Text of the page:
It's easy to dismiss Joseph Cornell's shadow boxes, with their scrapbook strata of maps and chateaus and owls, as kitsch. But these deceptively simple assemblages cast a long shadow. Cornell, self-taught and antisocial, spent his life shuttling between his mother's house in Queens and Manhattan junk shops, using what he found there to piece together tiny worlds under glass. In SFMOMA's sweeping retrospective "Navigating the Imagination," which features nearly 200 works, the viewer can discern strains of found art, outsider art, pop art, installation art, and, of course, the surrealism with which he was catalogued. Most intriguingly, the exhibit includes screenings of Cornell's films, which have become as acclaimed as his boxes since his death in 1972. Like his collages, these films were made of footage he found in junk shops. In The Children's Trilogy, for example, shots of a child's party are cut with images of a circus and a science documentary. When Cornell first screened these montages, the legend goes, Salvador Dali was in attendance. Dali became outraged, overturned the projector, and accused Cornell of stealing his idea for a film. If it gave Dali a meltdown, you know it has to be good.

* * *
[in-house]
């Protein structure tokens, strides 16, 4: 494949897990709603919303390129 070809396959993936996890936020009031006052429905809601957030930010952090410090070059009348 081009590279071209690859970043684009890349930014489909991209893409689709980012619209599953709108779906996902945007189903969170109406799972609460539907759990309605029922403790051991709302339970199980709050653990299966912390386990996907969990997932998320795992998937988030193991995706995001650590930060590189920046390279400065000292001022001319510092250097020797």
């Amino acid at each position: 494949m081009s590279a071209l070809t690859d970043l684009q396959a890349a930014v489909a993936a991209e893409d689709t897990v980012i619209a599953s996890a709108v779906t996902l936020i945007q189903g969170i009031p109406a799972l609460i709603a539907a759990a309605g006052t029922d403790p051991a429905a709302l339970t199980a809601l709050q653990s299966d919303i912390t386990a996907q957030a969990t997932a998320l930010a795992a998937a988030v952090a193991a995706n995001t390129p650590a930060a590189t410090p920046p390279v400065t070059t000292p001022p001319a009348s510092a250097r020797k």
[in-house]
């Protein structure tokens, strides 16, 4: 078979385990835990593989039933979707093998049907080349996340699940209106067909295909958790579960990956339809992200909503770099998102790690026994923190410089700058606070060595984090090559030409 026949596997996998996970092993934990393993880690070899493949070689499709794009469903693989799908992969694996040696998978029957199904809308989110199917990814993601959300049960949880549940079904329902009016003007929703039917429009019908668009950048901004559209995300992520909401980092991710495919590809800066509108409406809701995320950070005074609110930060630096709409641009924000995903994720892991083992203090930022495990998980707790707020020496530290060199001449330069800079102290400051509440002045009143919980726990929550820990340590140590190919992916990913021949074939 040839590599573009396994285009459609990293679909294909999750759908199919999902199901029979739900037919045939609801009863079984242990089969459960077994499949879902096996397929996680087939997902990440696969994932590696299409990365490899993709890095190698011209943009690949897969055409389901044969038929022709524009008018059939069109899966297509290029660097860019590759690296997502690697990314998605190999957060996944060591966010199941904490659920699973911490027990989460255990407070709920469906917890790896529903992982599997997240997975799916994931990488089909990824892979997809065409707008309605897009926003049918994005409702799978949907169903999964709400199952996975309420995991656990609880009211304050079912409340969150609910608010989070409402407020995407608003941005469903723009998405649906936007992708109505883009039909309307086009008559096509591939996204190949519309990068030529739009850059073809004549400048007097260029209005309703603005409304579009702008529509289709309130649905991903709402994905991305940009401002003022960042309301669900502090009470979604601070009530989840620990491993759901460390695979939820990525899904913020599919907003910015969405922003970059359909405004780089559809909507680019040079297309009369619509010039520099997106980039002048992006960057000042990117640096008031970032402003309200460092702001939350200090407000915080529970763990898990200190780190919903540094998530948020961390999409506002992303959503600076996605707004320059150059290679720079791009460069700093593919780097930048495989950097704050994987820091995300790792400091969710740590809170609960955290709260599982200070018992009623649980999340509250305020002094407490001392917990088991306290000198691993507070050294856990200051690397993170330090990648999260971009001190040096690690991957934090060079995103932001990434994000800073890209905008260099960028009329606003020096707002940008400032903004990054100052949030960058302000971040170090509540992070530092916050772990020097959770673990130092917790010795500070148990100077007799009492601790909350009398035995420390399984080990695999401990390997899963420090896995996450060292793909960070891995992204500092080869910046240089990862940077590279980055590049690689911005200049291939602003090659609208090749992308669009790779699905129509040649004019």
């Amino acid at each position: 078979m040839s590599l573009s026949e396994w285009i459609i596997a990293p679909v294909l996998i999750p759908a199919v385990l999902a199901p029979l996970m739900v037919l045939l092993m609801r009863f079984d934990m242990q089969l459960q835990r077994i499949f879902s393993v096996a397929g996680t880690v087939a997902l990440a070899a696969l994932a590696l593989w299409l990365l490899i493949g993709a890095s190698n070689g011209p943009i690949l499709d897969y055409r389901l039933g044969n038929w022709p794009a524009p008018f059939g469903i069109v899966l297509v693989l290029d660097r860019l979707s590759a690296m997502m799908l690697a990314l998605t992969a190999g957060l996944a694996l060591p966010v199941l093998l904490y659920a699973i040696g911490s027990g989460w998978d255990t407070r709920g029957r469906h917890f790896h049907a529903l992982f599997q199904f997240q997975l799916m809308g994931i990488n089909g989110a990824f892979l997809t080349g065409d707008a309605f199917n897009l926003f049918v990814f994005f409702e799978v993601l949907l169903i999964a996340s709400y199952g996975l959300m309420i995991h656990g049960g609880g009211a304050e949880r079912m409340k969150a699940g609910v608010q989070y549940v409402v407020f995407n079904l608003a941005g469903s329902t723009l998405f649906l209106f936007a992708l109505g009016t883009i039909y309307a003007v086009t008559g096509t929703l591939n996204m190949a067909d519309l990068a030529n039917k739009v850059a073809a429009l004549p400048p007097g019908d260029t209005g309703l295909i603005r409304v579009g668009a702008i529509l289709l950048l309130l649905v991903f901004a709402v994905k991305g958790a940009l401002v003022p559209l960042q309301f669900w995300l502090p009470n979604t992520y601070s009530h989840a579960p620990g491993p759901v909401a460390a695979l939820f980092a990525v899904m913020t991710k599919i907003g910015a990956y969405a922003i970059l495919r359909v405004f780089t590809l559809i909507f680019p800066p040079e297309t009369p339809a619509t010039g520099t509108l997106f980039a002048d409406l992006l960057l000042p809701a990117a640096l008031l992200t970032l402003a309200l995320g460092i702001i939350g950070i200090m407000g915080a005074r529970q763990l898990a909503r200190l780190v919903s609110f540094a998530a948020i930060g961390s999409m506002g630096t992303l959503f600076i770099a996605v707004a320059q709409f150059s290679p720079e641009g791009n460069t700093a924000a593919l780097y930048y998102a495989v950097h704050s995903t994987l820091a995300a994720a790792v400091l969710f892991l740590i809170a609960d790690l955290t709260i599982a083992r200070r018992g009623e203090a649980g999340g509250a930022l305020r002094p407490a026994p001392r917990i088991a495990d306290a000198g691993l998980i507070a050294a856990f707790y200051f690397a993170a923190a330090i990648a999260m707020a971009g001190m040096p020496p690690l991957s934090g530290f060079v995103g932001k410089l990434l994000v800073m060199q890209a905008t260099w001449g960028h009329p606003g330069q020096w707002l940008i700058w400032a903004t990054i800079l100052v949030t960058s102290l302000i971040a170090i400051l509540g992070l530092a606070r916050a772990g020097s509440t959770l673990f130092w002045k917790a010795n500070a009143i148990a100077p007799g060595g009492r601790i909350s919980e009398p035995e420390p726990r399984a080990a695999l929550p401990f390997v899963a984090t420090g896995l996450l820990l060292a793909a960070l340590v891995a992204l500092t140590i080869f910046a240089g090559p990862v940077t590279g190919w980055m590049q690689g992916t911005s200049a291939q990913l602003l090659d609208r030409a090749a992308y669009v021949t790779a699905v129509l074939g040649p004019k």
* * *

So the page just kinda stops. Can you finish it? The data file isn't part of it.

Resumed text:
Oct. 6-Jan. 6, 2007

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